The cure for hunching over a desk for hours on end? A quick, invigorating sweat. In creating a productivity-inspiring home office for our 2021 Whole Home, Baltimore-based designer Laura Hodges of Laura Hodges Studio decided to make it double as a no-pressure workout room. “Having the two-in-one room is not only dual-purpose, but it also makes sure that you’re using the space,” she explains. “It’s not just a home office that you sometimes use and otherwise goes unused.”
This one is meant to actually be good for your mental as well as physical health: Hodges designed it as a biophilic space, adding plants in every little corner and materials like wood-veneered wallpaper and a natural hemp rug. Velvet cushions can be tossed on the floor for a blissful midafternoon meditation, while the custom desk (made by Grothouse) easily comes apart to function as a set of aerobic steps. The room is intentionally Zen—and noticeably free of any guilt-inducing treadmills or bikes. “We brought in pieces that you want to look at, even if they do remind you to work out,” says Hodges.
Fresh white walls and simple upholstered cushions frame the greenery outside. Bookcase wallcovering: Phillip Jeffries. Metal cabinet fronts: Architectural Grille. Pillow and cushion fabric: Fabricut. Window treatments: The Shade Store. Paint: Farrow & Ball.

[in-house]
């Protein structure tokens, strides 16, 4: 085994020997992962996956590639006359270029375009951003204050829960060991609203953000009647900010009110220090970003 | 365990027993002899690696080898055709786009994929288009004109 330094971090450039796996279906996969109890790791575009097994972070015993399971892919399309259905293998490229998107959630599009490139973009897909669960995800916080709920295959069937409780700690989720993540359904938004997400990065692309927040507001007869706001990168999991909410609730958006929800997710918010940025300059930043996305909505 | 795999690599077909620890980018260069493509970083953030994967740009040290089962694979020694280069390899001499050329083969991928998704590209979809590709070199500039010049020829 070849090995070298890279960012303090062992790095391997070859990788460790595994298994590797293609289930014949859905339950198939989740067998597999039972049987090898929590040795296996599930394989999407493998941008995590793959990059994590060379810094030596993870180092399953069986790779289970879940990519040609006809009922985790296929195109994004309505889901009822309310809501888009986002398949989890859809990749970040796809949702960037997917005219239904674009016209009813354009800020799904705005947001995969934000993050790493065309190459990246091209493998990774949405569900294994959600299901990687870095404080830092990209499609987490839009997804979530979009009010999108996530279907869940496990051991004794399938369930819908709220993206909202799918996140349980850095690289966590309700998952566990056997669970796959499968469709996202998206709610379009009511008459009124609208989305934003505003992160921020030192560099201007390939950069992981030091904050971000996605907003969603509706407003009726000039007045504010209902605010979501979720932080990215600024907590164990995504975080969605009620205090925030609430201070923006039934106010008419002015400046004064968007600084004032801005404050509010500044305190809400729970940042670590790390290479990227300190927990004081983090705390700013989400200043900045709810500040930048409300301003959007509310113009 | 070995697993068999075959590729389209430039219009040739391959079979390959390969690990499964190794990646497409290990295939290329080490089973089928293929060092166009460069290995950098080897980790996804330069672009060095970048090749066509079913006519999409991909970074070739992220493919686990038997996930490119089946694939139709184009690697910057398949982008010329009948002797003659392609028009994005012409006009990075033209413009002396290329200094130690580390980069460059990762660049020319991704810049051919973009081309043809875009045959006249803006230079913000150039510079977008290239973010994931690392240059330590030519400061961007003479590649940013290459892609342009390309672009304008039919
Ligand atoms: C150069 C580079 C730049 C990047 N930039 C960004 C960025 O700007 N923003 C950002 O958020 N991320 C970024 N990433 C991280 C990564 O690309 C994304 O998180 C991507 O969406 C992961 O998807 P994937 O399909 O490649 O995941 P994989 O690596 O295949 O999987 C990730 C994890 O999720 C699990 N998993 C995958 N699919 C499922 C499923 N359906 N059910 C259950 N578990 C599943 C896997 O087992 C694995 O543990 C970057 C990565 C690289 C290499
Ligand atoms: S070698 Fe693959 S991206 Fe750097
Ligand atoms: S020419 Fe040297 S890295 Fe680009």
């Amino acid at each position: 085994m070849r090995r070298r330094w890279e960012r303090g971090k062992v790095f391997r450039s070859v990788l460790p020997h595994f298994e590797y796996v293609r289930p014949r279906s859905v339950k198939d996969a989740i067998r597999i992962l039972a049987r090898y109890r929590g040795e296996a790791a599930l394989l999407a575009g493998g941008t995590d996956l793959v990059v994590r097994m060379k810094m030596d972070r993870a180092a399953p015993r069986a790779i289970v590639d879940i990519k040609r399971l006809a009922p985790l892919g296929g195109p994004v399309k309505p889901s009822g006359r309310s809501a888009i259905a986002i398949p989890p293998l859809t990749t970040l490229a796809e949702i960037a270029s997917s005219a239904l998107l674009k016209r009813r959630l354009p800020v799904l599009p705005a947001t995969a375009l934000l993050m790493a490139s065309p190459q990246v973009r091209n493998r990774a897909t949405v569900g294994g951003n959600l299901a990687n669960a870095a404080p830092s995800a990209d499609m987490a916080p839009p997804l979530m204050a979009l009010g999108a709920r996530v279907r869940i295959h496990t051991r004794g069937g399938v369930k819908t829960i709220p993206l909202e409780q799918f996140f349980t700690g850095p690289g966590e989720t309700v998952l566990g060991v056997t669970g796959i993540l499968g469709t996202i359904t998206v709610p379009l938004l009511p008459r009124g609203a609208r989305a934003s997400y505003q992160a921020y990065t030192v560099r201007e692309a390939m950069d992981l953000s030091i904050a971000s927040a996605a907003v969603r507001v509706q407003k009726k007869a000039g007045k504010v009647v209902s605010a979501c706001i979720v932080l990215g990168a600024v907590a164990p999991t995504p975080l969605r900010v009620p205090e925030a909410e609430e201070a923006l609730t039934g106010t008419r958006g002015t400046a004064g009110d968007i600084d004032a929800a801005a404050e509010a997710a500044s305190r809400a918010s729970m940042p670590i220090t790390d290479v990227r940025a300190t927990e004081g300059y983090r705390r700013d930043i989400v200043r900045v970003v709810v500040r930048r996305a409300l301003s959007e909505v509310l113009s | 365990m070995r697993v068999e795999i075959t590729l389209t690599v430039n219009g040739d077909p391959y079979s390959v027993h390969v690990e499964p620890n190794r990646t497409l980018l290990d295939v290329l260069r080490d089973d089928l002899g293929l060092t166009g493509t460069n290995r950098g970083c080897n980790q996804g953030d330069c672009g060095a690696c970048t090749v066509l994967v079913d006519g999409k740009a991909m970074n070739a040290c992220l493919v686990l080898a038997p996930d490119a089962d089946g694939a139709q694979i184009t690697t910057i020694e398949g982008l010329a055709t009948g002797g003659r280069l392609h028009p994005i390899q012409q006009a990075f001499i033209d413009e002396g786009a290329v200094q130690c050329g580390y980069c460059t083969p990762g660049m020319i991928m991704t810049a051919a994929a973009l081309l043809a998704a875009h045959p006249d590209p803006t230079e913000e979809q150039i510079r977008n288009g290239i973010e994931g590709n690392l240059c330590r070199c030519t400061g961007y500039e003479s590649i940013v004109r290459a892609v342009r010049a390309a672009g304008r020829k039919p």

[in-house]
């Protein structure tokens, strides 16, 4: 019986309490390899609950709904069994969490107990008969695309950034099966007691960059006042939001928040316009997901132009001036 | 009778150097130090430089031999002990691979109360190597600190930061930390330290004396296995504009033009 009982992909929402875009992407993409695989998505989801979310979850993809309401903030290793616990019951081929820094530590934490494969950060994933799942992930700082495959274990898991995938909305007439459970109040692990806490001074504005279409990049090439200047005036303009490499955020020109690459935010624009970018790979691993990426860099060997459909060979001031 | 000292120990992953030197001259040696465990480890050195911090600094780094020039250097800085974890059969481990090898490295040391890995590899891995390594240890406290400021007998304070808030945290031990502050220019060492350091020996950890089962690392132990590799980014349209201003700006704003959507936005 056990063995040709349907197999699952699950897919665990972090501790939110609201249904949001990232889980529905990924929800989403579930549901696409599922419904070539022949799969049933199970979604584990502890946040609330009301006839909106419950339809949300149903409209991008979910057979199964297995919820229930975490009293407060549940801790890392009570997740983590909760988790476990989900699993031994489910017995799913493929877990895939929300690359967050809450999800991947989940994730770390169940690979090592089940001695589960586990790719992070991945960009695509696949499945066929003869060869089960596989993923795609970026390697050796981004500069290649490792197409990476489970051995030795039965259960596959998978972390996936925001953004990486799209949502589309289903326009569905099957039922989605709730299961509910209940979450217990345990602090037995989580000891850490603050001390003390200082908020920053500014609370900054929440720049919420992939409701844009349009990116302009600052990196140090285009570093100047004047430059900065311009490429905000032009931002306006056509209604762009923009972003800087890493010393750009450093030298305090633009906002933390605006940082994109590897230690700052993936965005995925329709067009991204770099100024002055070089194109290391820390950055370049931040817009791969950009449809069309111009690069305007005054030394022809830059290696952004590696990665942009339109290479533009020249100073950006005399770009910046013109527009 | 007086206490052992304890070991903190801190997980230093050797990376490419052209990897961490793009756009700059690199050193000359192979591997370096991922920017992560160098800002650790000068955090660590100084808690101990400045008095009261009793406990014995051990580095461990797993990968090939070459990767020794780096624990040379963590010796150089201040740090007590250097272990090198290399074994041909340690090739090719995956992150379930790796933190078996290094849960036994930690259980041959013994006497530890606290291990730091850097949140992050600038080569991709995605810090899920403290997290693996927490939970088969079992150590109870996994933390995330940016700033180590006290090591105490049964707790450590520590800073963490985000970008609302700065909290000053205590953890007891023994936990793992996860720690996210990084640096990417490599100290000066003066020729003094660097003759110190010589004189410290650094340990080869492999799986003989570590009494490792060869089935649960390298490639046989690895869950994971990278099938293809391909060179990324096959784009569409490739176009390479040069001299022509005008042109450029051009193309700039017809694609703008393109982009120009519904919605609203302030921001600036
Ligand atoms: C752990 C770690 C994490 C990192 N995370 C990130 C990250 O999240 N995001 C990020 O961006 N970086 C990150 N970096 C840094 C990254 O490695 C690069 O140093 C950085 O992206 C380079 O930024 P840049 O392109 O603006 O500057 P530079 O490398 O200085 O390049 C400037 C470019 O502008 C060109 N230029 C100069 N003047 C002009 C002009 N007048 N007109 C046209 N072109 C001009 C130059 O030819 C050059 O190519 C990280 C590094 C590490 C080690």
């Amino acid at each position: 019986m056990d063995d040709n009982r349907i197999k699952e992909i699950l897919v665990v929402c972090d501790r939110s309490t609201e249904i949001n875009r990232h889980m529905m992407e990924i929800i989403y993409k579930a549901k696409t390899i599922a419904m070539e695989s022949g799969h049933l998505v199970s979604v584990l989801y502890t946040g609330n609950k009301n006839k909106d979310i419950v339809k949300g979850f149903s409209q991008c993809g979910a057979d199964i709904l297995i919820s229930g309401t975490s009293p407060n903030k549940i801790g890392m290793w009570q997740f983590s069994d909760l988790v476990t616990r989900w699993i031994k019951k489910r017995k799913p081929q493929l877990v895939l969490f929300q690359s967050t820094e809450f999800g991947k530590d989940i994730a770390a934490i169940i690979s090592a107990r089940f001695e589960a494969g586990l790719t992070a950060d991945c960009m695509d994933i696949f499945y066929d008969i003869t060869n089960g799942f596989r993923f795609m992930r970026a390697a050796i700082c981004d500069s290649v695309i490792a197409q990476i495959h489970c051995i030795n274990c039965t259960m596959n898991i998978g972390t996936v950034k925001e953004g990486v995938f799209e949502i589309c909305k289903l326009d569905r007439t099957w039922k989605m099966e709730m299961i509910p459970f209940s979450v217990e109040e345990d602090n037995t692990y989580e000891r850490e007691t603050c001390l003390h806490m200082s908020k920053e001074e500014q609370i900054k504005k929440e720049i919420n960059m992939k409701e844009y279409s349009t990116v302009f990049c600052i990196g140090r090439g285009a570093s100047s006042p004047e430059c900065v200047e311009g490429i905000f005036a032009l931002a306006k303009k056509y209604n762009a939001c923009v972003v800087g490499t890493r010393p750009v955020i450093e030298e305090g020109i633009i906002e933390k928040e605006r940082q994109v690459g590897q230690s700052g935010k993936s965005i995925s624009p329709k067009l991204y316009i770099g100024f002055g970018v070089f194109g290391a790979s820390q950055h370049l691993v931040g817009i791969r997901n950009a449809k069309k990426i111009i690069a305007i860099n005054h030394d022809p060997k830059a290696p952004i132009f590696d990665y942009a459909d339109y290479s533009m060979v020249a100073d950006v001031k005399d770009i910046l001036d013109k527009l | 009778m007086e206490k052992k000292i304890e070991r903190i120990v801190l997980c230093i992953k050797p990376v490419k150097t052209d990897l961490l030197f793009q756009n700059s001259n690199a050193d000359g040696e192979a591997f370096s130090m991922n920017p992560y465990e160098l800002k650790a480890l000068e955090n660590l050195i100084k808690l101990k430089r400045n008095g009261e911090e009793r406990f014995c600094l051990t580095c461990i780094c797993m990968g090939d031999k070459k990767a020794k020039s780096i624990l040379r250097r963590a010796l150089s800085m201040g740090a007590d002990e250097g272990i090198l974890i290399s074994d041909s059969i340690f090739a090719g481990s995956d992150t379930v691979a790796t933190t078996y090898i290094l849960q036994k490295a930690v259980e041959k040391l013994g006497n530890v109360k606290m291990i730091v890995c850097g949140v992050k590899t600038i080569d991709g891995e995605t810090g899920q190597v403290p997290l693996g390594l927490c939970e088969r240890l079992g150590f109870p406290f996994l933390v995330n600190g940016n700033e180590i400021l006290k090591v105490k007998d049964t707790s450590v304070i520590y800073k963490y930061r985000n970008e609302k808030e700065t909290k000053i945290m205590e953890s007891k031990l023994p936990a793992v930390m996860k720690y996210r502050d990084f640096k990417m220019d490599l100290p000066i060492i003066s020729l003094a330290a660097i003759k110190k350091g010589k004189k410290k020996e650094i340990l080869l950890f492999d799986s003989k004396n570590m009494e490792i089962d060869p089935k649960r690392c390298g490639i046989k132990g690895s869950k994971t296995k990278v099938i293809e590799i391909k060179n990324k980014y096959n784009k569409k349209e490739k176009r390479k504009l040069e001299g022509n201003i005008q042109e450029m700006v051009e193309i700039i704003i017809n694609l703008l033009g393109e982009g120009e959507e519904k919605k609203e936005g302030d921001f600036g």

This solid pine piece is part suspension trainer, part plant holder, while the top of the custom desk can be removed to create aerobic modular steps. Shelves: Shelfology. Shelf art: Maddie Moritz. Desk “steps”: Grothouse.
House Beautiful: What is biophilic design?
Laura Hodges: Biophilic design is all about connecting back to nature. As humans, we are naturally very connected to nature, so it really makes sense to create an office and a gym that brings in those elements, whether through views of nature, natural materials, natural textures, or literally bringing plants into the space. You want to make sure you're sensing different materials.
HB: How did you incorporate these elements into your space?
LH: We brought in lots of plants, different materials, and really made sure the views were a big part of the space. Nature, which of course is a lot of green, neutral colors, browns, and a lot of texture is really the main thing. We also have all these different lovely textures that really make you want to go and touch and feel them. The rug is a woven grass material, which if you have bare feet, feels fantastic underfoot and reminds you of being in nature when you're walking across the surface—it's not exactly smooth or perfect, but every step feels like a discovery.
HB: What was the goal for this space?
LH: I wanted to make sure that it was multi-functional, it served a dual purpose for the homeowners, in that it was a space that really felt like part of the house. I have to admit that I initially wasn't super excited about doing the home office, but that's just because in the past, I think home offices haven't been quite as interesting as say, the living room or the kitchen. But I definitely feel like these days—especially with more and more people working from home—that having an office space that speaks to the aesthetic of the house, rather than just having a desk and a chair, really makes it feel like it's part of the home. And having the two in one room ensures you're actually using the space.